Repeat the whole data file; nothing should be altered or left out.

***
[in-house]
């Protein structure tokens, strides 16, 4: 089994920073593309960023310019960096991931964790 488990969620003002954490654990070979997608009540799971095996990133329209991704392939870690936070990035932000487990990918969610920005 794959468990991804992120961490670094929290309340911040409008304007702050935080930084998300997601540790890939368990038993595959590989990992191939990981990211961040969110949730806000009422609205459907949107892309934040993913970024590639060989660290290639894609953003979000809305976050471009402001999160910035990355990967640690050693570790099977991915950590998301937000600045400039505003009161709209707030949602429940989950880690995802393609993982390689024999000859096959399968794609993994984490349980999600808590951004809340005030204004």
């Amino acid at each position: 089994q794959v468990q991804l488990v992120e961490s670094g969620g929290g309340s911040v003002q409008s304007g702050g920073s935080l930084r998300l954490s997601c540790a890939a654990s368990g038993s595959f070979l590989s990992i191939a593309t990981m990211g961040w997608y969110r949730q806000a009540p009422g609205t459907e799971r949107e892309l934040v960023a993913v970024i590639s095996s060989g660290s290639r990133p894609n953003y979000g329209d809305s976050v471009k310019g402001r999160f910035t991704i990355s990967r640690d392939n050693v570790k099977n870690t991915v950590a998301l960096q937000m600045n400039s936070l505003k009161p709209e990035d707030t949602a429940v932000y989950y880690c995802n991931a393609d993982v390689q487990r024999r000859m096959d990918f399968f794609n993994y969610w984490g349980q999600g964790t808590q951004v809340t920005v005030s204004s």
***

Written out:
[in-house]
């Protein structure tokens, strides 16, 4: 089994920073593309960023310019960096991931964790 488990969620003002954490654990070979997608009540799971095996990133329209991704392939870690936070990035932000487990990918969610920005 794959468990991804992120961490670094929290309340911040409008304007702050935080930084998300997601540790890939368990038993595959590989990992191939990981990211961040969110949730806000009422609205459907949107892309934040993913970024590639060989660290290639894609953003979000809305976050471009402001999160910035990355990967640690050693570790099977991915950590998301937000600045400039505003009161709209707030949602429940989950880690995802393609993982390689024999000859096959399968794609993994984490349980999600808590951004809340005030204004």
């Amino acid at each position: 089994q794959v468990q991804l488990v992120e961490s670094g969620g929290g309340s911040v003002q409008s304007g702050g920073s935080l930084r998300l954490s997601c540790a890939a654990s368990g038993s595959f070979l590989s990992i191939a593309t990981m990211g961040w997608y969110r949730q806000a009540p009422g609205t459907e799971r949107e892309l934040v960023a993913v970024i590639s095996s060989g660290s290639r990133p894609n953003y979000g329209d809305s976050v471009k310019g402001r999160f910035t991704i990355s990967r640690d392939n050693v570790k099977n870690t991915v950590a998301l960096q937000m600045n400039s936070l505003k009161p709209e990035d707030t949602a429940v932000y989950y880690c995802n991931a393609d993982v390689q487990r024999r000859m096959d990918f399968f794609n993994y969610w984490g349980q999600g964790t808590q951004v809340t920005v005030s204004s």